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Self-Aligned Pocket Implantation Technology for Forming a Halo Type Device using Selective Tungsten Deposition

IP.com Disclosure Number: IPCOM000104621D
Original Publication Date: 1993-May-01
Included in the Prior Art Database: 2005-Mar-19
Document File: 4 page(s) / 111K

Publishing Venue

IBM

Related People

Acovic, A: AUTHOR [+3]

Abstract

A technique to manufacture a localized self-aligned pocket implantation to form a "halo" type MOSFET device is presented. The localized pocket is formed by implantation using the gate electrode of the MOSFET device and a selectively deposited tungsten films as self-aligned masks. This technique provides high punch-through resistance, decreased Vt roll-off, high current capability device while maintaining low source/ drain junction capacitance and good device reliability compared to present techniques of forming a halo type FET device.

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Self-Aligned Pocket Implantation Technology for Forming a Halo Type Device using Selective Tungsten Deposition

      A technique to manufacture a localized self-aligned pocket
implantation to form a "halo" type MOSFET device is presented.  The
localized pocket is formed by implantation using the gate electrode
of the MOSFET device and a selectively deposited tungsten films as
self-aligned masks.  This technique provides  high  punch-through
resistance, decreased  Vt roll-off, high current capability device
while maintaining low source/ drain junction capacitance and  good
device reliability compared to present techniques of forming a halo
type FET device.

      To  decrease  the short-channel effects in MOSFETs, the
substrate doping has to be raised.  However,  this  increases the
source  and  drain  junction capacitance and lowers the device
current  drive.  This  high  capacitance  and  lower current result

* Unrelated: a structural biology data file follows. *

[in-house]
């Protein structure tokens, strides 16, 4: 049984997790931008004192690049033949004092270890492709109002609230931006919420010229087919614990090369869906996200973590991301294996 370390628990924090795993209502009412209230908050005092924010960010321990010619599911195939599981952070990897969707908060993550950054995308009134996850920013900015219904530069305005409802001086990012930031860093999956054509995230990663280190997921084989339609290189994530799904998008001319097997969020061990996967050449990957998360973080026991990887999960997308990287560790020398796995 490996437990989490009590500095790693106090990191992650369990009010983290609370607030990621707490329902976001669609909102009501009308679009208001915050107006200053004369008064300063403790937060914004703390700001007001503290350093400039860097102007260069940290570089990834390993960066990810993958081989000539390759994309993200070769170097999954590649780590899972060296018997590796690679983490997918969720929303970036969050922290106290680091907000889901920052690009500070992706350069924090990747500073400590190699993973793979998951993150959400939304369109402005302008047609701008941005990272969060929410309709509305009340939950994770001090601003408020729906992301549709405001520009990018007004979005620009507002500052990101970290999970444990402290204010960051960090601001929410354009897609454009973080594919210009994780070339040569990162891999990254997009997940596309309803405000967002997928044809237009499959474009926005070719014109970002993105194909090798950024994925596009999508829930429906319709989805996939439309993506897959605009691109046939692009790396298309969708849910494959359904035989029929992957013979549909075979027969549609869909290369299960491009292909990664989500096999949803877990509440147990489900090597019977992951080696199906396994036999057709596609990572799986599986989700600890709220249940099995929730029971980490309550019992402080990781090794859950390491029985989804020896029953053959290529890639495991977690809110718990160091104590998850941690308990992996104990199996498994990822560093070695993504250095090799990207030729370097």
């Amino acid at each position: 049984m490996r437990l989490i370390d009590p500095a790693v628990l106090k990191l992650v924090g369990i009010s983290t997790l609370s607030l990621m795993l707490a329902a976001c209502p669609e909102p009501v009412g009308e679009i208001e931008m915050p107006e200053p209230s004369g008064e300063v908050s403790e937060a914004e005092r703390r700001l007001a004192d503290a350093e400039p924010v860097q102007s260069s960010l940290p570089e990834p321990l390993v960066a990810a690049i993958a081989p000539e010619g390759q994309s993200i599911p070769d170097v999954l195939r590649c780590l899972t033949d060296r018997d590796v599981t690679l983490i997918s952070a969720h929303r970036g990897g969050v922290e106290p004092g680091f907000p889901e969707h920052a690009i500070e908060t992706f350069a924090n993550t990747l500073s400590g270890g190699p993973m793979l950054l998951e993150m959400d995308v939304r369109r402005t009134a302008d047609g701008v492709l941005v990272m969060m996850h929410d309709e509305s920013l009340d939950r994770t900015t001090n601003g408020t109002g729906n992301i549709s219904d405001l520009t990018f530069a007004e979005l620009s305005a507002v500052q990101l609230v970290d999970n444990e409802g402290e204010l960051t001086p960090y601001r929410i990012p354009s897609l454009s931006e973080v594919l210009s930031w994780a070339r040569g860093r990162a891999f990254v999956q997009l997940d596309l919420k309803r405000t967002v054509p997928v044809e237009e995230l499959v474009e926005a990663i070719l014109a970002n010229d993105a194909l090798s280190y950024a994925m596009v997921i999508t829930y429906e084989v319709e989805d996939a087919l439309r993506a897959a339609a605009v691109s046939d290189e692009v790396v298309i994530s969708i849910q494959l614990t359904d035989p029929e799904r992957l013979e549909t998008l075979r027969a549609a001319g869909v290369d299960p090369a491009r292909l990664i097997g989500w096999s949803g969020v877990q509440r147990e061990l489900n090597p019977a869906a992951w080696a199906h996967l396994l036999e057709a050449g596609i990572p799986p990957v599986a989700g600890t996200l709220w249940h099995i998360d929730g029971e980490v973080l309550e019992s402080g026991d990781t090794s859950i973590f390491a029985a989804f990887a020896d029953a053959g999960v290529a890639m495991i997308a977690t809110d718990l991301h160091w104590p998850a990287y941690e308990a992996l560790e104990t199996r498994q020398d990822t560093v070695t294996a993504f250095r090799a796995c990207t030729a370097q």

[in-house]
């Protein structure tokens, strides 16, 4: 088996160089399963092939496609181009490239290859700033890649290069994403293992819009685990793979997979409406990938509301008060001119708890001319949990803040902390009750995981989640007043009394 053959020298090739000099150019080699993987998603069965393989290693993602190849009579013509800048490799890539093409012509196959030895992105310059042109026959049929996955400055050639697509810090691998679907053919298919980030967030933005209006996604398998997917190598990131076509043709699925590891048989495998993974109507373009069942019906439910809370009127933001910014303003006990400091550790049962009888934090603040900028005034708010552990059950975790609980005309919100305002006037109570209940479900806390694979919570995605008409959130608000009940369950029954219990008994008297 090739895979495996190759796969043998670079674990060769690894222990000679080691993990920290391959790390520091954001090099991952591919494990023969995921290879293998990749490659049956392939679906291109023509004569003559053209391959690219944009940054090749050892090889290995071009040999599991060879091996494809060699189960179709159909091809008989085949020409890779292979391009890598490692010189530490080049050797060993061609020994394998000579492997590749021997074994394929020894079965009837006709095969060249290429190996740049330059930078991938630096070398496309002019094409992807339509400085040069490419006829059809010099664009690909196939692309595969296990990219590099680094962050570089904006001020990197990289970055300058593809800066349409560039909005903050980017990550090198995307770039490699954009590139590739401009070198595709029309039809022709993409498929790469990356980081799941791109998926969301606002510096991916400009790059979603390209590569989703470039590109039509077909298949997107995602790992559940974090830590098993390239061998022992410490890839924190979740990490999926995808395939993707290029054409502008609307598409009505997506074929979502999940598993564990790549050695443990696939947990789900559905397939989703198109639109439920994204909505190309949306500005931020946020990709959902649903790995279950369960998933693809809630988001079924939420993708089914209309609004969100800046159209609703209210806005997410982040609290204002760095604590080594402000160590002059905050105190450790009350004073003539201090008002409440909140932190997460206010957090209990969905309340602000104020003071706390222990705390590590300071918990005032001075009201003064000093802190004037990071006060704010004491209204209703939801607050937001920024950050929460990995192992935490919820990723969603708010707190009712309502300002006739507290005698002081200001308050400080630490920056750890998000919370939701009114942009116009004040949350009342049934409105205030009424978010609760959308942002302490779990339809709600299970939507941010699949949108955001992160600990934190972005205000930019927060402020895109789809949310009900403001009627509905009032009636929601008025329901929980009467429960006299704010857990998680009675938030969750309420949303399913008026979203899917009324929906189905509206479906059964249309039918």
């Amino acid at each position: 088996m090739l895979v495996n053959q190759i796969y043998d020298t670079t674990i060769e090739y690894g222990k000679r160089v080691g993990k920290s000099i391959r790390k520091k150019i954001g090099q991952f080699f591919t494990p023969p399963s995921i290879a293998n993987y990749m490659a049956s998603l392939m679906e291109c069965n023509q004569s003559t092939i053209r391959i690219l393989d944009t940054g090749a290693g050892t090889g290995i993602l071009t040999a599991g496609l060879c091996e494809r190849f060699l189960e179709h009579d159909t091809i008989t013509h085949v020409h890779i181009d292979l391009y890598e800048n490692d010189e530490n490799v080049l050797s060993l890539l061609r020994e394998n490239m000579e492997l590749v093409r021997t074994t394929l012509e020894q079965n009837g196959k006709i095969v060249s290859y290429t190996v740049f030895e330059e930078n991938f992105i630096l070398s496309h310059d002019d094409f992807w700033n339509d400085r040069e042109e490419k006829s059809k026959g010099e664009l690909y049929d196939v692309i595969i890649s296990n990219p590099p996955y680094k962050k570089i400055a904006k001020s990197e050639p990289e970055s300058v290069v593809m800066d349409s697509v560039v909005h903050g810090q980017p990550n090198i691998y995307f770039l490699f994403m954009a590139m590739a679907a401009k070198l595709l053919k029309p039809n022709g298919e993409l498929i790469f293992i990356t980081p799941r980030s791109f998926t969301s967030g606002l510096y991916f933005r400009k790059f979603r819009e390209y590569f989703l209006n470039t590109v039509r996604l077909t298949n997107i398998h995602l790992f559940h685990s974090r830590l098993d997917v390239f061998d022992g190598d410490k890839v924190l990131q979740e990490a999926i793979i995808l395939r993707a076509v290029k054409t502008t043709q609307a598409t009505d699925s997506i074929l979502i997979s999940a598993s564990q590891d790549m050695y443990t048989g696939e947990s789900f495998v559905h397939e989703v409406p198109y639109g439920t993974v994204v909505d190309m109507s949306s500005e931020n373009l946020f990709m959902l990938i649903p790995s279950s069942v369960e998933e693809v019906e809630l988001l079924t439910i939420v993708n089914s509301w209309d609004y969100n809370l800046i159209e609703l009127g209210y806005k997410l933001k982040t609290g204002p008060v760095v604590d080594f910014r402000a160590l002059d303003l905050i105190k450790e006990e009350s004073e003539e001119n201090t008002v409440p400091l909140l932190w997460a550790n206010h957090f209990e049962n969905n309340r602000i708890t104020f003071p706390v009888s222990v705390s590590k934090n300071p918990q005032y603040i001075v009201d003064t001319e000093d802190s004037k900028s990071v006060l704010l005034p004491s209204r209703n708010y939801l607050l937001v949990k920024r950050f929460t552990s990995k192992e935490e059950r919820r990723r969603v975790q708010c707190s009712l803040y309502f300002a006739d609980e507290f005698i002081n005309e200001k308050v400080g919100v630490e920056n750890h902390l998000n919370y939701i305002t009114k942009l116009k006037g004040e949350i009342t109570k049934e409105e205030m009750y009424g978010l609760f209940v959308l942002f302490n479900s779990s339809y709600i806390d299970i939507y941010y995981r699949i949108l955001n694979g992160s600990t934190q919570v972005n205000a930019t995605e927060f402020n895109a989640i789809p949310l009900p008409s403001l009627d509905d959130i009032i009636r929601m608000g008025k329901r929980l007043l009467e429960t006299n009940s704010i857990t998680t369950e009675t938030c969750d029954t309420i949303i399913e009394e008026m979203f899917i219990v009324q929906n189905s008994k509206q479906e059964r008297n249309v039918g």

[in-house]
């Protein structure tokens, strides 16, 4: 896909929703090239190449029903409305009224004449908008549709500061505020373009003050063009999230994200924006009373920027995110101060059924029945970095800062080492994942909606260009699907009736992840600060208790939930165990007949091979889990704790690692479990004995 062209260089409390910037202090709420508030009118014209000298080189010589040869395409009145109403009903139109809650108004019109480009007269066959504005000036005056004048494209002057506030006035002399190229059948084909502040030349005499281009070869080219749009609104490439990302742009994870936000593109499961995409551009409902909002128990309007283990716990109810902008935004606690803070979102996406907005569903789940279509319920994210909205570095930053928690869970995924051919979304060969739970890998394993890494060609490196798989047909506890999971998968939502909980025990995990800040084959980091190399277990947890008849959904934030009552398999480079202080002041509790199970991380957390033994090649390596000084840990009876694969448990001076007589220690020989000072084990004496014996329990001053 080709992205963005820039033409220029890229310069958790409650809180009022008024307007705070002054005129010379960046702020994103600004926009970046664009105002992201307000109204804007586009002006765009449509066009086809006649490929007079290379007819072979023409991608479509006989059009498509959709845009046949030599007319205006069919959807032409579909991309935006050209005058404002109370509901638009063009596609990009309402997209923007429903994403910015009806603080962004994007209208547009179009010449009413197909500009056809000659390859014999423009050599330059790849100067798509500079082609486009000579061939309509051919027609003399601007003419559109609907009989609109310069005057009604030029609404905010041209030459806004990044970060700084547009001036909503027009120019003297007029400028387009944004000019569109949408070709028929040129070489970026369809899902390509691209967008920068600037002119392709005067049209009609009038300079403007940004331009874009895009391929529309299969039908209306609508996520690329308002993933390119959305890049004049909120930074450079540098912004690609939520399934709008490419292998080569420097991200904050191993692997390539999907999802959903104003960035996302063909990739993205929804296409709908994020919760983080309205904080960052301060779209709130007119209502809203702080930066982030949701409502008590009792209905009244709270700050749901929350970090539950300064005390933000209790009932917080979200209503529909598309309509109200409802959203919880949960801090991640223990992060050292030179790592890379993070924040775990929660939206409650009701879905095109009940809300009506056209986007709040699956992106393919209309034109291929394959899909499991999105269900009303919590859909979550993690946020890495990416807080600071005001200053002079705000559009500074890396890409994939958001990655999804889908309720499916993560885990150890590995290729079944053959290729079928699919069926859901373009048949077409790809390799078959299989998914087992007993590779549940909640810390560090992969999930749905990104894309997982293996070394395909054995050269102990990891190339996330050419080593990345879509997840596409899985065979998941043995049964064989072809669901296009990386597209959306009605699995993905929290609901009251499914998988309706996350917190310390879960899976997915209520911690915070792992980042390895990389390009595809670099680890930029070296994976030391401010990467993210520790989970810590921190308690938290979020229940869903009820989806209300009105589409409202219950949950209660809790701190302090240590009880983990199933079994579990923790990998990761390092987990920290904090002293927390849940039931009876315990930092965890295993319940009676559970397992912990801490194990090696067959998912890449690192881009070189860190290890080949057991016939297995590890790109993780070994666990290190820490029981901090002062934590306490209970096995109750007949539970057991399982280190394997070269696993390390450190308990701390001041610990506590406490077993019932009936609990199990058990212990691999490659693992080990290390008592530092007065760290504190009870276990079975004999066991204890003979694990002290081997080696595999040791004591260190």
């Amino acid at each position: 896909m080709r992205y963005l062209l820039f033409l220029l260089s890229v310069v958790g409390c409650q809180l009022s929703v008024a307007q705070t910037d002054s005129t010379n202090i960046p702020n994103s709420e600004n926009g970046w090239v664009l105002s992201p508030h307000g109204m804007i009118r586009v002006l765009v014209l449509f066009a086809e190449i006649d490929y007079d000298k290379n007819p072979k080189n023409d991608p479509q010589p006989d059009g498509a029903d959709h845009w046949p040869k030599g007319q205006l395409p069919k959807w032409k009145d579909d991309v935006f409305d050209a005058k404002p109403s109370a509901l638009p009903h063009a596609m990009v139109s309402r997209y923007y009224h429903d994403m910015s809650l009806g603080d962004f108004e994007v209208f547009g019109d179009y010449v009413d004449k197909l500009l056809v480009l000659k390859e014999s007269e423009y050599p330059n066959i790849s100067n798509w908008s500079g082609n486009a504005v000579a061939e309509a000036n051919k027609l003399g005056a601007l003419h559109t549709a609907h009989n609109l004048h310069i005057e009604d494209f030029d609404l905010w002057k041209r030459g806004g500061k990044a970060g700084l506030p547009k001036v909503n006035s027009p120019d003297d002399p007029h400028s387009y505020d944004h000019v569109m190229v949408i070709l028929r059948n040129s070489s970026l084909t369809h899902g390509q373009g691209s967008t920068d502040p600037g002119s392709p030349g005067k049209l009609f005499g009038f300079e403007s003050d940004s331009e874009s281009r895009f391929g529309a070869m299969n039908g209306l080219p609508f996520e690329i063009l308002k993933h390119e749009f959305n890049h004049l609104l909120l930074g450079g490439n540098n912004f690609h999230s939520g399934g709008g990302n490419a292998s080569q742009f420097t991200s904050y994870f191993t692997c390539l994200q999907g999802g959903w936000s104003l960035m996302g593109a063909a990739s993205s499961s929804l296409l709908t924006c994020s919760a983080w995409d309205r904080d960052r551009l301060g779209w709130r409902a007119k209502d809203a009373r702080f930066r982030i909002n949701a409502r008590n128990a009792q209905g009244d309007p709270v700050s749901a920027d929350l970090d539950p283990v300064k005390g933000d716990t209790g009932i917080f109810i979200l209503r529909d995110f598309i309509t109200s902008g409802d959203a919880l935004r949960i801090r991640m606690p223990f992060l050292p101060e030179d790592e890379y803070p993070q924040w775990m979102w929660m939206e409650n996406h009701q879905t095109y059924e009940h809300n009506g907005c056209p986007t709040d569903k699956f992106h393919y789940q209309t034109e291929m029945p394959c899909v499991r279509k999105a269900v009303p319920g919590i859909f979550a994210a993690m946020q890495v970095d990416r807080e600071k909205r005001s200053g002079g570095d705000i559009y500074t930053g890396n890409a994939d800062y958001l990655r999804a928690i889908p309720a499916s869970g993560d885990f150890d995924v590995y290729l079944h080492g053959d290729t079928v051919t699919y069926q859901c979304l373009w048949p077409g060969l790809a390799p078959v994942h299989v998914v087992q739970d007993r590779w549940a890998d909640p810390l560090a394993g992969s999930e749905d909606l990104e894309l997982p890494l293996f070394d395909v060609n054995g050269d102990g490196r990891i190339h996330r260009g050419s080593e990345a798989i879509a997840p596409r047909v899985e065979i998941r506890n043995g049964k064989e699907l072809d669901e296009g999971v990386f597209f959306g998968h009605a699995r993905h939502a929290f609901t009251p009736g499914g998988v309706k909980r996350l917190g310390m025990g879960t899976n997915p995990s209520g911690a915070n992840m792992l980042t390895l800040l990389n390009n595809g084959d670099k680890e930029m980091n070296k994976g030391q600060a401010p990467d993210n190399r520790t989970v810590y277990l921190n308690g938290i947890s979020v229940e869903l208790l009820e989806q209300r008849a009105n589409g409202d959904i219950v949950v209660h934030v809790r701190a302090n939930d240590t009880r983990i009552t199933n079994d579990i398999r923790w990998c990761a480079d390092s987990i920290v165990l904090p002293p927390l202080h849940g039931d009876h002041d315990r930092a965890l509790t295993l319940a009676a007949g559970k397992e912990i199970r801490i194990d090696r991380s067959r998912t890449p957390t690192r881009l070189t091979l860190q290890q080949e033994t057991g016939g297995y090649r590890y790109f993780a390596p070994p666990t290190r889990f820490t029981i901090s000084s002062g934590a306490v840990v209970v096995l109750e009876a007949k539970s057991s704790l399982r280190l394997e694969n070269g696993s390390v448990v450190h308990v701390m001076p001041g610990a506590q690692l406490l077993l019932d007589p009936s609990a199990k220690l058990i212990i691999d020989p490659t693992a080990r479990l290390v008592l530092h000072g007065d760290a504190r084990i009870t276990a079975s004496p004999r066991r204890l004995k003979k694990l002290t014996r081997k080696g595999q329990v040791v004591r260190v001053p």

in reduced circuit speed, cancelling partially the beneficial effects
of channel  shortening.  By increasing  the  substrate  doping  in
the source and drain regions near the channel while keeping it as low
as possible in the channel region,  we  can  improve  the
short-channel behavior   of   the   MOSFET  device  without
significantly affecting its drain junction capacitance and  current
drive capability.

      One  solution to this problem is described in [1].  A standard
CMOS  process  with  SALICIDED source/drain junctions  is  utilized.
The nitride spacer formed before source drain salicidation is removed
and Boron is  implanted (in  n-channel  devices)  obliquely  through
this hole.  The TiSi sub 2 prevents the doping from extending around
the junction, while the angle implant allows the doping to reach
below  the  channel.  However,  this  process,  although  it achieves
the desirable channel  doping  below  the  channel, forbids to remove
or anneal the damage to the gate oxide due to the oblique
implantation, because:

1.  The quality of the TiSi sub 2 layer is adversely affected by an
    anneal at high temperature (>800ºC) which is required to
    repair damage caused to the  gate  oxide  during  the "halo"
    implantation.

2.  The  thermal  cycle  required  to anneal the gate damage
    described in point 1 will result in deeper source  drain
    junctions  as  well  as  a deeper halo region.  This will result
    in poor short channel device characteristics.

3.  TiSi sub 2 cannot withstand an HF dip which might be required
    before the anneal in point 1.  This is because TiSi sub 2 is
    etched far faster than the oxide.

This  paper  describes  a  new technique to solve these problems.

      Proposed is the use of a standard CMOS process  with  or
without  silicide.  The  halo  implant  is  formed  prior to
source/d...